Cost of Govermment borrowing hits record low of -0.4%

Latest bond auction brings to €22.75 billion the amount NTMA has raised this year

In most cases buyers are paying the Government for the privilege of lending. Image: iStock

In most cases buyers are paying the Government for the privilege of lending. Image: iStock

 

The yield on Irish Government debt touched an all-time low of minus 0.4 per cent on Thursday.

The National Treasury Management Agency (NTMA) sold an additional €1.5 billion of bonds, mainly at negative yields, to fund the State’s response to the coronavirus.

The triple bond auction of 7-year, 10-year and 15-year paper were sold at yields of minus 0.4 per cent , minus 0.19 per cent and plus 0.05 per cent .

This means that in most cases buyers are paying the Government for the privilege of lending, a reflection of the European Central Bank’s massive bond-buying programme.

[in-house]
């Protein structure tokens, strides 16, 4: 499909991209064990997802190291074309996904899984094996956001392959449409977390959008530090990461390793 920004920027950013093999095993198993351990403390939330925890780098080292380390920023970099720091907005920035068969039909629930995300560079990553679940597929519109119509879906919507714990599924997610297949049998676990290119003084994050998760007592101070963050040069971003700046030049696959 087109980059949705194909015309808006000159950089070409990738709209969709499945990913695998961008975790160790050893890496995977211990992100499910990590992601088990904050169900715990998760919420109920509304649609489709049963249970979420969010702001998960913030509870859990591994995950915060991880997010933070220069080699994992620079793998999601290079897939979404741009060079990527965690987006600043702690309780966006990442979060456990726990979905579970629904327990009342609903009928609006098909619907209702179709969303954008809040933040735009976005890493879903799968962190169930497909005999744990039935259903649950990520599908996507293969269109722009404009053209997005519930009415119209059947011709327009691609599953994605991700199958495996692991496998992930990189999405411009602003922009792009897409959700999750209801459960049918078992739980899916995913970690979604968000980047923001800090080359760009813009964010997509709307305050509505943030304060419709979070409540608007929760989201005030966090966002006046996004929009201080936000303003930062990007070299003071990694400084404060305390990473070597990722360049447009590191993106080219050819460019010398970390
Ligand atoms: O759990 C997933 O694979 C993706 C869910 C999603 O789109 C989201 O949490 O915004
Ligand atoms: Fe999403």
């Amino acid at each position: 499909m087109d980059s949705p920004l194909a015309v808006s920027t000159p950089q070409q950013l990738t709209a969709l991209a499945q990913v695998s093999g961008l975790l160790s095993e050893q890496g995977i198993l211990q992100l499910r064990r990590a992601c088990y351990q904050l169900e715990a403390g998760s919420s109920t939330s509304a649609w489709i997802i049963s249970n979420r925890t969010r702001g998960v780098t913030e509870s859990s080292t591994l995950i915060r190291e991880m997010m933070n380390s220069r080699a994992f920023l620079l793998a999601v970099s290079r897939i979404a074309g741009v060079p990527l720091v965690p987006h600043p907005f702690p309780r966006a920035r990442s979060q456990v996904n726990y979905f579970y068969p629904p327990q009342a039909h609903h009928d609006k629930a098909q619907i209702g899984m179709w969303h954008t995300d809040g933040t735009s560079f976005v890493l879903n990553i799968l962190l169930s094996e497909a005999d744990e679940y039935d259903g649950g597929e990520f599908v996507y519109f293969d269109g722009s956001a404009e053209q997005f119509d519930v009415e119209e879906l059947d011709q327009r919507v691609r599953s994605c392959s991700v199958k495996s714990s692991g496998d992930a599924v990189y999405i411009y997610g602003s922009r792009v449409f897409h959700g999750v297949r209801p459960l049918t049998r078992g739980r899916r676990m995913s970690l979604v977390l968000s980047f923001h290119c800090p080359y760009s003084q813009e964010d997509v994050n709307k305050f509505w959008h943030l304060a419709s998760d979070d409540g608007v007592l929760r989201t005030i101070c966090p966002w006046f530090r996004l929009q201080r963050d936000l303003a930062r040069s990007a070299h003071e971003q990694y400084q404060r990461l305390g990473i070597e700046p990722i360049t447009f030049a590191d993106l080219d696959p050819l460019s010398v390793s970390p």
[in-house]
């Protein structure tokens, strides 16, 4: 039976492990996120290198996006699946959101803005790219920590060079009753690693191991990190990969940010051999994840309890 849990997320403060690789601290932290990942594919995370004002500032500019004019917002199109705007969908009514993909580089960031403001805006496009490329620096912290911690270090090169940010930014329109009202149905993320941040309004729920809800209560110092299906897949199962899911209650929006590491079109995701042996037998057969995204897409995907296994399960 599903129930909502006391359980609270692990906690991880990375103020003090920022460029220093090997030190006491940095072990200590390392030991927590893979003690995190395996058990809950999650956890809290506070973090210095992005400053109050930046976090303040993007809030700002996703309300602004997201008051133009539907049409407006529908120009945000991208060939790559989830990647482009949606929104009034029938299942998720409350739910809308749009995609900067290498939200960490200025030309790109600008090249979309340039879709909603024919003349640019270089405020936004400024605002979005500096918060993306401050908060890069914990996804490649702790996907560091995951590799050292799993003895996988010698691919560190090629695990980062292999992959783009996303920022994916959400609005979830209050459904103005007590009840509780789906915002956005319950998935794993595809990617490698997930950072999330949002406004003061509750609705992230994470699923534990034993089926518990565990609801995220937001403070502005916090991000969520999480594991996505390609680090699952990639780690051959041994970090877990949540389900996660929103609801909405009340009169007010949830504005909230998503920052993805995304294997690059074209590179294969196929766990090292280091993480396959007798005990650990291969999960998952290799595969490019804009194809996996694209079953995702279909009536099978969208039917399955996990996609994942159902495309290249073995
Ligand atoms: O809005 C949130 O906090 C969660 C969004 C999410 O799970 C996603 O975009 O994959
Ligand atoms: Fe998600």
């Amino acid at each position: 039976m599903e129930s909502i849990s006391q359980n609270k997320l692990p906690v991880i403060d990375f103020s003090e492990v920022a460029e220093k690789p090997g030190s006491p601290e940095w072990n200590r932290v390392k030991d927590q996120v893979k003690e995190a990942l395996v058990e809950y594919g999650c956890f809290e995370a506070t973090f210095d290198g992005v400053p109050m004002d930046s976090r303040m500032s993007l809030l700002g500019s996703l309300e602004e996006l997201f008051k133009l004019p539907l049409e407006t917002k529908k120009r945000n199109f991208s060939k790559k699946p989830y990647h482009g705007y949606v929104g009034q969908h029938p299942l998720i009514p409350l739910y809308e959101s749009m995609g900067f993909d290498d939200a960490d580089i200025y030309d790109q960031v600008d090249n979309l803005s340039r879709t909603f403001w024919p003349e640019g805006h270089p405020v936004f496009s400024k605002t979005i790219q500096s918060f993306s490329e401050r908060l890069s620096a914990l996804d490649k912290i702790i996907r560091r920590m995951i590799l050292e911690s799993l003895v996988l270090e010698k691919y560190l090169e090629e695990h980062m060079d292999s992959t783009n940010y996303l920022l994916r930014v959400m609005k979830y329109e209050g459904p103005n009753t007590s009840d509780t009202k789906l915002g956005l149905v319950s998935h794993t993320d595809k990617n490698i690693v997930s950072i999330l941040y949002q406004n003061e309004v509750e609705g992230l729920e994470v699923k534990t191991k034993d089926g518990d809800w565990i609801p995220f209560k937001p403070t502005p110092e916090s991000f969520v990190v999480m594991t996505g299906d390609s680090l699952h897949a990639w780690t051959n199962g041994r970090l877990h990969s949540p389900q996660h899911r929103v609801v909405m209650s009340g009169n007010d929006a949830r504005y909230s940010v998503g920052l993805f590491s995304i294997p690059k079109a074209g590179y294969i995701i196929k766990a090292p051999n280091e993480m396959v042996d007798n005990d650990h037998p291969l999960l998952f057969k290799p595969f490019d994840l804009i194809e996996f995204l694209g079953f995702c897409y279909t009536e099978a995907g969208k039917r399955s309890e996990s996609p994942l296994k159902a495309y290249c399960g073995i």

The 0.4 per cent rate attached to the 7-year bonds was the lowest ever yield at which an Irish Government bond was sold in an auction, eclipsing the minus 0.2 per cent rate hit at a previous auction in July.

The funds will help finance the Government’s response to the coronavirus crisis, which is expected to result in a budget deficit of €25 billion this year.

Total raised

The latest bond auction brings to €22.75 billion the amount the NTMA has raised on the long-term debt markets so far this year. In May, it set a funding target of €20 billion to €24 billion to help deal with the cost to the exchequer of the pandemic.

The agency had originally only planned to raise €10 billion to €14 billion this year.

The ultra low yields on Irish debt caps a remarkable turnaround for the NTMA and Irish bond markets, which saw yields soar above 14 per cent during the height of the sovereign debt crisis less than a decade ago.

Greek and Italian bond yields have also performed strongly since the coronavirus crisis as central bank stimulus inflates the price of safer assets. The rally is “consistent with the collapse in credit and term premia across European rates markets, and with rising expectations of ECB easing,” said Antoine Bouvet, senior rates strategist at ING Groep NV in London. “The trend is your friend.” The Irish Government expects public debt-to-GDP to rise signficantly in 2020 before declining again in 2021.